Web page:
Eat, Pray, Love and finding Gilbert to be whiny, I decided I would give Committed a chance. I'm glad I did. Committed appealed to my research everything nature.
After meeting Felipe in Bali at the end of Eat, Pray, Love, Gilbert decides not to marry him and just live as life partners. But the United States government determines that their arrangement does not suit them and Gilbert and Felipe are forced to get married if they want to live in the United States. While waiting to be allowed back into the States, Gilbert decides she wants to understand marriage better. Neither her or Felipe are excited about getting married after both of their divorces. Gilbert wants to feel more prepared this time around. Although I didn't know how learning about marriage rituals in Southeast Asia helped her feel prepared for marriage, I did enjoy reading about what she learned about. This is not an exhaustive study on marriage through history or marriage customs around the world. But just one woman trying to find a balance between being single and being married. I did not find Gilbert whiny at all (ok, maybe for a moment when she went to Cambodia). Gilbert and Felipe travel through Southeast Asia for 10 months but I wouldn't call this a travelogue. It's very much a memoir of her time and her thoughts on marriage.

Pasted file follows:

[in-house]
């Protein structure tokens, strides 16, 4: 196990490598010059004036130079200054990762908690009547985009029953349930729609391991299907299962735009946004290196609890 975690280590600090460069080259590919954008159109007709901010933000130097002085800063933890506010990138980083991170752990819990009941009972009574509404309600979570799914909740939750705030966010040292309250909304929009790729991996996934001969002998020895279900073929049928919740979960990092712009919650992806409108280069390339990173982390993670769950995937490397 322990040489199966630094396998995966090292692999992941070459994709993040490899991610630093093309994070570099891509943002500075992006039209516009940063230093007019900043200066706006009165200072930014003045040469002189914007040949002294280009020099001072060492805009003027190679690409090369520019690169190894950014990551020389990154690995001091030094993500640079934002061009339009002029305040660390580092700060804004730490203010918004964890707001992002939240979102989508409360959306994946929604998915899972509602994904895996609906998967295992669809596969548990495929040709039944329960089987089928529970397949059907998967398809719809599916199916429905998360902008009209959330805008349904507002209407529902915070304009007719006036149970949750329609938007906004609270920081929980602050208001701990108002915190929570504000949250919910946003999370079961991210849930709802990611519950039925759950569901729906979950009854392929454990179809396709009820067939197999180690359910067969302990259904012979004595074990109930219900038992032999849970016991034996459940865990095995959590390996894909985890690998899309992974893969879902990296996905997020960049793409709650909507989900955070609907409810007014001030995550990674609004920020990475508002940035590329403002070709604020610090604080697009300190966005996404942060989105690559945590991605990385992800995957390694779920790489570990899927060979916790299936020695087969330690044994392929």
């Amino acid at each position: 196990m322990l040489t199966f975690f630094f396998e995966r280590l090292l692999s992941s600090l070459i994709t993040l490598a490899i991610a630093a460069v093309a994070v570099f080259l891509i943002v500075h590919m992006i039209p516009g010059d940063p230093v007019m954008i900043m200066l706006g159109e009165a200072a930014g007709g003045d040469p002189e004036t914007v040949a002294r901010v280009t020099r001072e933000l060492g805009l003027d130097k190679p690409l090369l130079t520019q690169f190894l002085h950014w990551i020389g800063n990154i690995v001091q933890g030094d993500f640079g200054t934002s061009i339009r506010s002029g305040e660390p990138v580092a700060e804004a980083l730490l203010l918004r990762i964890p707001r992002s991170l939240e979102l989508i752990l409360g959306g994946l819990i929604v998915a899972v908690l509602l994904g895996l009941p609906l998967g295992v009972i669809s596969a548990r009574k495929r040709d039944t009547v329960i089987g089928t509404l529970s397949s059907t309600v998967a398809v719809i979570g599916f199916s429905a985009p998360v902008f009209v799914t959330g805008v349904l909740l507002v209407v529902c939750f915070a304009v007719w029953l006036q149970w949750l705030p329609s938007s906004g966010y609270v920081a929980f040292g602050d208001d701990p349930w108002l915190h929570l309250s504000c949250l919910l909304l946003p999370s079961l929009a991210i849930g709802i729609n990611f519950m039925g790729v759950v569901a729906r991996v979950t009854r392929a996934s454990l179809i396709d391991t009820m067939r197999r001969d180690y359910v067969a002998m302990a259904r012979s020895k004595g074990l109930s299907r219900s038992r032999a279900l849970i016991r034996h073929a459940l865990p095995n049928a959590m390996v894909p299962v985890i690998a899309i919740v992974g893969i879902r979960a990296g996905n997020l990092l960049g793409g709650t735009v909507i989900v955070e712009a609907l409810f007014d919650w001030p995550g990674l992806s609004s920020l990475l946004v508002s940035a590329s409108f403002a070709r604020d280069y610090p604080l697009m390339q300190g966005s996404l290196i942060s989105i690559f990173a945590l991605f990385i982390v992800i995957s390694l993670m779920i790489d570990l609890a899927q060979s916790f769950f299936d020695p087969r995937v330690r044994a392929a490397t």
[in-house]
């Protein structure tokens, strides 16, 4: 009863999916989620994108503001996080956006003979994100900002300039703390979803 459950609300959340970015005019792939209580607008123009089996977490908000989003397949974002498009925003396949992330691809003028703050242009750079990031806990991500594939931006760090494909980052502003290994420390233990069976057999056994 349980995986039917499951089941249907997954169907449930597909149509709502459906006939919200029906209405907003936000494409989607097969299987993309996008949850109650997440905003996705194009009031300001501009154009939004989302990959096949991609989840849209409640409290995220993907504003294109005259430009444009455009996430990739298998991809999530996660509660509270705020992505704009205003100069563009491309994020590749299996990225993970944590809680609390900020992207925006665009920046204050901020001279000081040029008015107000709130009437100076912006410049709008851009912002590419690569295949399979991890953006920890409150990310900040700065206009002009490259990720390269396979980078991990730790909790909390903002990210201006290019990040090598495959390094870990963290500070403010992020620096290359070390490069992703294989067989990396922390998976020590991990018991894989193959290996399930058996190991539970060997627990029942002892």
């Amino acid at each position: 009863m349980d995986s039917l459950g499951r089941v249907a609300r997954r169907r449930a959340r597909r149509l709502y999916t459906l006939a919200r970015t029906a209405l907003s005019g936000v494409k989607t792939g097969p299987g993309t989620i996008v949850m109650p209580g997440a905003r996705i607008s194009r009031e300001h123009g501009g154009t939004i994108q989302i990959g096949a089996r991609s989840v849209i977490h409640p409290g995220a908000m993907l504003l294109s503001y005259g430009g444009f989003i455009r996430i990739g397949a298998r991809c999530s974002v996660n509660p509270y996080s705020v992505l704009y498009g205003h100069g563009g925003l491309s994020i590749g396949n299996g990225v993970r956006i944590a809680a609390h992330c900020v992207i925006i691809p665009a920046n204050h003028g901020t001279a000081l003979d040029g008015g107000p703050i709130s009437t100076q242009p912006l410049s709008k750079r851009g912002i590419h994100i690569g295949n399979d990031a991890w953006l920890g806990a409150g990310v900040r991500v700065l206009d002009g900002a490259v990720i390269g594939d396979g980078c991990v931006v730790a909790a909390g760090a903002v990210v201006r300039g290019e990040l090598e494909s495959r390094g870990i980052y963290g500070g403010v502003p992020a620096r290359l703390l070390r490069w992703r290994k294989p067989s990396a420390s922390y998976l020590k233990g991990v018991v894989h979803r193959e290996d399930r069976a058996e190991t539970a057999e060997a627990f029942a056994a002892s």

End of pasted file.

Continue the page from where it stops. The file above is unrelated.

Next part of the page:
A lot of the research she found on marriage gave me a lot to think about. My favorite part had to be about the Auntie Brigade (10% of women never have kids) because that's me. Couples who marry when they are older (over 30) and educated have a lower divorce rate. The expectation that people bring to their marriage also affects their happiness and the success of their marriage.
I'd recommend it to those who enjoy reading someone else's research or learn more about how marriage has changed throughout history. Others who shared their thoughts on Committed: The Girl From The Ghetto, Joy's Book Blog, Just Short of Crazy, Lady Domestic, and Nomadreader.